Non-ASD outcomes at 36 months in siblings at familial risk for autism spectrum disorder (ASD): A baby siblings research consortium (BSRC) study.

Mark McIntosh,'s picture
PubMed URL: 
http://www.ncbi.nlm.nih.gov/pubmed/27417857
Author: 
Zwaigenbaum L
Author List: 
Charman T
Young GS
Brian J
Carter A
Carver LJ
Chawarska K
Curtin S
Dobkins K
Elsabbagh M
Georgiades S
Hertz-Picciotto I
Hutman T
Iverson JM
Jones EJ
Landa R
Macari S
Messinger DS
Nelson CA
Ozonoff S
Saulnier C
Stone WL
Tager-Flusberg H
Webb SJ
Yirmiya N
Zwaigenbaum L
Journal: 
Autism Res
PubMed ID: 
27417857
Abstract: 
This study characterized developmental outcomes of a large sample of siblings at familial high-risk of autism spectrum disorder (ASD), who themselves did not have ASD (n = 859), and low-risk controls with no family history of ASD (n = 473). We characterized outcomes at age 3 years using a developmental assessment of language and learning and an observational measure of ASD symptoms and, where available, parent interviews about ASD behaviors and adaptive functioning. Around one-in-ten high-risk siblings had mild-to-moderate levels of developmental delay, a rate significantly higher than the low-risk controls. The groups did not differ in the proportion of toddlers with mild-to-moderate language delay. High-risk siblings were also more likely to have higher levels of observer-rated and parent-reported levels of ASD symptoms and lower adaptive functioning. Males were more likely to show higher levels of ASD symptoms and lower levels of developmental ability and adaptive behavior than females across most measures. Lower maternal education was associated with lower developmental and adaptive behavior outcomes. We discuss these findings as evidence for early emerging characteristics related to the "broader autism phenotype" previously described in older family members of individuals with ASD. There is a need for ongoing clinical monitoring of high-risk siblings who do not show clear signs of ASD by age 3 years, as well as continued follow-up into school age to determine their developmental and behavioral outcomes.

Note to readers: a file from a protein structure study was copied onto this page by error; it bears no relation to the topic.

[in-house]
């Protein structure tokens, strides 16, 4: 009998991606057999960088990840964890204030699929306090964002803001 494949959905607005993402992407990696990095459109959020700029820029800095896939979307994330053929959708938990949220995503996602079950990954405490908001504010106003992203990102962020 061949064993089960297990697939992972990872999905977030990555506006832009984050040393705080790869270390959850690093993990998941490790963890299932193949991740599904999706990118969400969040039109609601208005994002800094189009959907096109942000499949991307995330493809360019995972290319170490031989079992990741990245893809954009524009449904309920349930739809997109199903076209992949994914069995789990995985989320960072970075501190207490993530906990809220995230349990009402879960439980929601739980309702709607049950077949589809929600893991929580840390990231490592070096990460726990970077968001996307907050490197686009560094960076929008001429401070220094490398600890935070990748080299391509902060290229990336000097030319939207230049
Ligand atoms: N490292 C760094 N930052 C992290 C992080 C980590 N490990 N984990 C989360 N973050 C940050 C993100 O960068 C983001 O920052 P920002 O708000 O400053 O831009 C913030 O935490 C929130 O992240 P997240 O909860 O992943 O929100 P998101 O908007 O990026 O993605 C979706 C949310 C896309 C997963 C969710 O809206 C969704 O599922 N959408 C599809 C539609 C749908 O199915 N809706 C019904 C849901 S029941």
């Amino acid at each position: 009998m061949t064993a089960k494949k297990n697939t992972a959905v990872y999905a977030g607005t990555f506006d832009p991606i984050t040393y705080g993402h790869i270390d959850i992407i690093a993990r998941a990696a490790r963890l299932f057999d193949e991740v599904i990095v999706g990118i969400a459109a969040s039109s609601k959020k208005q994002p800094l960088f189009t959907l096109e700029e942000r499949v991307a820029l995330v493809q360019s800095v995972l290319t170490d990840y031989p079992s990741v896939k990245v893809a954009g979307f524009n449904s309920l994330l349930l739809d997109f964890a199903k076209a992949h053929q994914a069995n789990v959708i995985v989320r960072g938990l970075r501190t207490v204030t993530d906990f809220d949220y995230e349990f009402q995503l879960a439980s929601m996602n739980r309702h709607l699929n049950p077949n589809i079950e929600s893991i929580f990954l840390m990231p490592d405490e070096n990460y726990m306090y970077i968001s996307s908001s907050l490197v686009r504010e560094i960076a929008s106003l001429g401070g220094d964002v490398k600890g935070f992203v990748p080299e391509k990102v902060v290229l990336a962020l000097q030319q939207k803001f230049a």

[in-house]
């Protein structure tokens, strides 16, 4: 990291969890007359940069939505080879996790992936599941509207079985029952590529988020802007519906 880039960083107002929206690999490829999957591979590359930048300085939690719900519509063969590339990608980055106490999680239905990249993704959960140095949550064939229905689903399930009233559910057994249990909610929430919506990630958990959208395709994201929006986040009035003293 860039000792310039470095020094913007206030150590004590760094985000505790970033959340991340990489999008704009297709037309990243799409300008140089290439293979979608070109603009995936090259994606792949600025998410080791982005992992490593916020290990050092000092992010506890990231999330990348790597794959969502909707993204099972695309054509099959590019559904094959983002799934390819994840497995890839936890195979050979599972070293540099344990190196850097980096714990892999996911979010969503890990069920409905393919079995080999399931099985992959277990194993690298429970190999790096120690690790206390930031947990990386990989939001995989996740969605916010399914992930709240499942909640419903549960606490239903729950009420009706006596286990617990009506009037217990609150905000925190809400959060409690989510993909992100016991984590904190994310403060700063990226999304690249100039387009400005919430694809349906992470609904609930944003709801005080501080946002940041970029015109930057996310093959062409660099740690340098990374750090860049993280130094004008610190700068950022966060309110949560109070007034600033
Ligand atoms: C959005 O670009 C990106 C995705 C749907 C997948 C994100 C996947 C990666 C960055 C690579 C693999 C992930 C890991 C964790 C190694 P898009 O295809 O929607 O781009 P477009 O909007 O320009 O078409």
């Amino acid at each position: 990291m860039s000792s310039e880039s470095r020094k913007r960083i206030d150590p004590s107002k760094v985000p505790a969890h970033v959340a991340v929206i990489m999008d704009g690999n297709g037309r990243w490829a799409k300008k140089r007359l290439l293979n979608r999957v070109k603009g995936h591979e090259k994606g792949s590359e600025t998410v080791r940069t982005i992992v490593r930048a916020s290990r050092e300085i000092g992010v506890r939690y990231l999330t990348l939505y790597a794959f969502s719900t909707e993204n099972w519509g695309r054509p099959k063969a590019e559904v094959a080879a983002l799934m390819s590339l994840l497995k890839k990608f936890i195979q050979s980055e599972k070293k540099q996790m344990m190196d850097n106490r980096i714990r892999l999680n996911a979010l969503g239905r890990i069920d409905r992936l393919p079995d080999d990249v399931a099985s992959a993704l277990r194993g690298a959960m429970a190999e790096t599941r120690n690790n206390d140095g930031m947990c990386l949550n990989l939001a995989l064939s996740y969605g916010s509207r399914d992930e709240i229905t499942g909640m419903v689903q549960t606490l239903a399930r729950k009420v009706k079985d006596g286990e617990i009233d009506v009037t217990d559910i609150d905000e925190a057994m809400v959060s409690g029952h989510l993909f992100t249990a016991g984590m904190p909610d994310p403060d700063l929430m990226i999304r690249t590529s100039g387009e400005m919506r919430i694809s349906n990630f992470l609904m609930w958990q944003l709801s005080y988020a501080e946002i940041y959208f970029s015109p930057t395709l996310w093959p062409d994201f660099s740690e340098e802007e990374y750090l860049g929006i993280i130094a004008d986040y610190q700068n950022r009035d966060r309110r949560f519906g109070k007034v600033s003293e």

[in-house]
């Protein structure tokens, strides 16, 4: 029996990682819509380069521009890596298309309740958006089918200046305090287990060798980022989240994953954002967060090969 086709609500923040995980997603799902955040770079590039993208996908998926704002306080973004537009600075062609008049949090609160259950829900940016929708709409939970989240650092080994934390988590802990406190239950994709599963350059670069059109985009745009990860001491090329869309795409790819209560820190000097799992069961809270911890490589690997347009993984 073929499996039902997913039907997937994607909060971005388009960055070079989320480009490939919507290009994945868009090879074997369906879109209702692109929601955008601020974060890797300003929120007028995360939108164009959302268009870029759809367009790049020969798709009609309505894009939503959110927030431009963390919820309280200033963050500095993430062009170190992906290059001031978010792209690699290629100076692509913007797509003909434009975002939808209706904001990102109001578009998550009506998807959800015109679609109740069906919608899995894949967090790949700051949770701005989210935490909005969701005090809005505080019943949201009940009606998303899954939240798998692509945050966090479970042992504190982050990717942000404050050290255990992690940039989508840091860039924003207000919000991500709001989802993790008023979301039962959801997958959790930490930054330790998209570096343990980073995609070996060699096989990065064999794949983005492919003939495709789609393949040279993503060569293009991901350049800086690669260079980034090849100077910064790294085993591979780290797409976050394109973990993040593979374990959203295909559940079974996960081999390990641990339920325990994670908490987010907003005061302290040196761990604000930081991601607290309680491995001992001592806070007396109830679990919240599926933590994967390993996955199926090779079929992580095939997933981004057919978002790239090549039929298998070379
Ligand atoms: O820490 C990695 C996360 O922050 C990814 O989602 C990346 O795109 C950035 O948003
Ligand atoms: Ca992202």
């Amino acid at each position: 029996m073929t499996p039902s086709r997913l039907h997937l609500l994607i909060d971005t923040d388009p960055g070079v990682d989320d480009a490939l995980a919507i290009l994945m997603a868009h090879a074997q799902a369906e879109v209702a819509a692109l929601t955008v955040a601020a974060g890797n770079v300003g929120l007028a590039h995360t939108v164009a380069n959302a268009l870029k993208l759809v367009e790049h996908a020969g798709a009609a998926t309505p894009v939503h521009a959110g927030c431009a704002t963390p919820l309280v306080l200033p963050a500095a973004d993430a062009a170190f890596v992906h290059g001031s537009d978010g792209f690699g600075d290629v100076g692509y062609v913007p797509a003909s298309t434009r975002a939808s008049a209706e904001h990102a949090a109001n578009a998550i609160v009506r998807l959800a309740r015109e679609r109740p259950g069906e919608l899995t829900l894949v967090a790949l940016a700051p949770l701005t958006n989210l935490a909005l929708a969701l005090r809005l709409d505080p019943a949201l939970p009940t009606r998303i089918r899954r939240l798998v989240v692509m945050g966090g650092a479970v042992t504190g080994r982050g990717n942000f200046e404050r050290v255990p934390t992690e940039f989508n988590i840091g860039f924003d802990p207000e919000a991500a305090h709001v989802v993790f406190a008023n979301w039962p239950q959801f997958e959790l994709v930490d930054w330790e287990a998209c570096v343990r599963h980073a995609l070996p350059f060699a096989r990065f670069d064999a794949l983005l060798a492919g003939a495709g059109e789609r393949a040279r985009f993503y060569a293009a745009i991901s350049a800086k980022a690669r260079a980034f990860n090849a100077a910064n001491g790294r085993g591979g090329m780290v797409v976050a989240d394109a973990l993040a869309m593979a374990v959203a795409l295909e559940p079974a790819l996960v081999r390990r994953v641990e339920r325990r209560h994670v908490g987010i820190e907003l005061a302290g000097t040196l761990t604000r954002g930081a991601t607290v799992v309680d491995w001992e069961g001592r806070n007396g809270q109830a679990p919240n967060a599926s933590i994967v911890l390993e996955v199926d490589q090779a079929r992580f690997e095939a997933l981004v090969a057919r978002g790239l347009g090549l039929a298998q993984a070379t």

Published Date: 
July, 2016

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